More than 2,000 people are diagnosed with Parkinson's disease in Victoria every year, but there are limited facilities to provide specialised care for those living with the condition.
That situation is changing thanks to the new 'Living Well' program at North Eastern Rehabilitation Centre in Melbourne.
Launched in February 2018, it aims to strengthen muscles, improve mobility and balance, prevent falls and boost well-being for those who have the degenerative neurological condition.
“We found there was a growing need in our community to provide people living with Parkinson’s with a rehabilitation program that improves the quality of their lifestyle and encourages them to live well,” said the Ivanhoe-based centre's general manager Saman Borazjani.
Parkinson's disease is becoming more prevalent in Australia as the population ages – the latest research shows more than 80,000 people are living with its debilitating effects.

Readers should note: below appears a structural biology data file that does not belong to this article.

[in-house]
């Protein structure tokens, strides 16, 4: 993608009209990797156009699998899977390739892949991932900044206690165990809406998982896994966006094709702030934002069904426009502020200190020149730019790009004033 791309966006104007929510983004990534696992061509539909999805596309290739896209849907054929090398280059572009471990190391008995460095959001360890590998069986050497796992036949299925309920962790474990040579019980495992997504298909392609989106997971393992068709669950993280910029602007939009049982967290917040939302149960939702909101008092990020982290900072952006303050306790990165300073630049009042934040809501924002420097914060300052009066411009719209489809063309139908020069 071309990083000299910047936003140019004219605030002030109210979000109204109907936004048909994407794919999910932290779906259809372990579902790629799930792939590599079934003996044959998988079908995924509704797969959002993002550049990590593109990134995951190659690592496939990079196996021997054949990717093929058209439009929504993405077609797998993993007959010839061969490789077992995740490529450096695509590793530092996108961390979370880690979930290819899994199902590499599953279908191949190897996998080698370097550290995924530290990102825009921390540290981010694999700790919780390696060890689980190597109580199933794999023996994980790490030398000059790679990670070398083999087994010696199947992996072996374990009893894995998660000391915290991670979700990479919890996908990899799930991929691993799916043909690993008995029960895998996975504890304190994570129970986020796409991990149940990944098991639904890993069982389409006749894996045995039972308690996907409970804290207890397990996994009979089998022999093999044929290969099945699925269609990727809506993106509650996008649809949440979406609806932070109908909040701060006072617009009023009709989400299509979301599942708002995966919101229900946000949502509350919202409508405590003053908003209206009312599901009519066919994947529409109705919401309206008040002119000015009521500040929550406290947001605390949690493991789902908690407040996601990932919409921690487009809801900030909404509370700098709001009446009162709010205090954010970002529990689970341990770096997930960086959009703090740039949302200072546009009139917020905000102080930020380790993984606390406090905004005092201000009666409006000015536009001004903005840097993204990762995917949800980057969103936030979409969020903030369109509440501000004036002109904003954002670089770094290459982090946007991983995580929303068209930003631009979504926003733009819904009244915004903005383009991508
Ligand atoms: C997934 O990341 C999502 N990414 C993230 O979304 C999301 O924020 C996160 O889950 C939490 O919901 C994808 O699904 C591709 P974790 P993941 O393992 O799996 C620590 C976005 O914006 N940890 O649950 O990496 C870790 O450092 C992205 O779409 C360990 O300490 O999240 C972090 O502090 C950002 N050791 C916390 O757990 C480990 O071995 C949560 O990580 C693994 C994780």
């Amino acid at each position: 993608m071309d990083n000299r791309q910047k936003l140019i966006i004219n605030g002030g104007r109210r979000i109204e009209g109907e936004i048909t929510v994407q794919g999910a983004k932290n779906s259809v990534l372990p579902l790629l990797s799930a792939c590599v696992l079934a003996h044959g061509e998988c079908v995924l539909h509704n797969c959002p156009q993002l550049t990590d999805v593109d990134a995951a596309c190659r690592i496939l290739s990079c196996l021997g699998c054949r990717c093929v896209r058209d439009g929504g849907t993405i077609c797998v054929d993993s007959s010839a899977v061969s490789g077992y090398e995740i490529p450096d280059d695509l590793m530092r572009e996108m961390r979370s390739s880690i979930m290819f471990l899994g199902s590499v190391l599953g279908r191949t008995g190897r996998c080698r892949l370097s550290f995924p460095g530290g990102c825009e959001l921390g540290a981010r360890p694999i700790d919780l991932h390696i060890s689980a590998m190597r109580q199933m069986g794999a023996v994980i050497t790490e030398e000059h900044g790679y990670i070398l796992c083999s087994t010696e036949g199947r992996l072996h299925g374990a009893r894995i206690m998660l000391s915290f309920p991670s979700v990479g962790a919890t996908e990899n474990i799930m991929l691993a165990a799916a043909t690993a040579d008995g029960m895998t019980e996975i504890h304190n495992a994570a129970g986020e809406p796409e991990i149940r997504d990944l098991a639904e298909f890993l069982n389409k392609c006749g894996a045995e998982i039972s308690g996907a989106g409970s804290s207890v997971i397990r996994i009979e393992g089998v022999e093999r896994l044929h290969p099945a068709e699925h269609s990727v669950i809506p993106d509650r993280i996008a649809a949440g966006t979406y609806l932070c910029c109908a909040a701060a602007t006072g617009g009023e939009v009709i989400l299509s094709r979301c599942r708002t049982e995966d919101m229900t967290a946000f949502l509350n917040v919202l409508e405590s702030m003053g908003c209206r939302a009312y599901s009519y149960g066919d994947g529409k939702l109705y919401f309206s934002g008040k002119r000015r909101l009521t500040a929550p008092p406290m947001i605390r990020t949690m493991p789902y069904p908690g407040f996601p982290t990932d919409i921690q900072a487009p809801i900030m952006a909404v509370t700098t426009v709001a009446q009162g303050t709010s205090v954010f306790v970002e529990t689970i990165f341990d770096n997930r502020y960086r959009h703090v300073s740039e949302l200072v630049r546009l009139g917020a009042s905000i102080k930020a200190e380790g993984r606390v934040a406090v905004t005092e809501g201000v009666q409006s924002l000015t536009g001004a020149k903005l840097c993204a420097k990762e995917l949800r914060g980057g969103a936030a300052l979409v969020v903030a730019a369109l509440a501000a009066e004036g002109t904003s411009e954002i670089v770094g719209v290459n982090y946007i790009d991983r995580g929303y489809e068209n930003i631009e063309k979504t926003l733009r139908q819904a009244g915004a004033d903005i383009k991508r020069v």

A progressive disease, it affects a person’s control of body movements and cannot be cured, only managed.
One in five Australians with Parkinson's are diagnosed before the age of 50, according to Better Health Victoria. While four people per 1,000 have the condition, the incidence rises to one in 100 over the age of 60.
At North Eastern Rehabilitation Centre, an extensive team of healthcare workers oversees small group sessions for patients, providing tailored rehabilitation that includes strength training and functional task training.
The twice-weekly outpatient program consists of 90-minute sessions spread over two months, with six to 10 people in each class.
After being referred by a neurologist or doctor, each person is assessed by a medical practitioner and a physiotherapist prior to admission, to establish their condition and best treatment.
For more information on the Living Well program, visit the North Eastern Rehabilitation Centre website.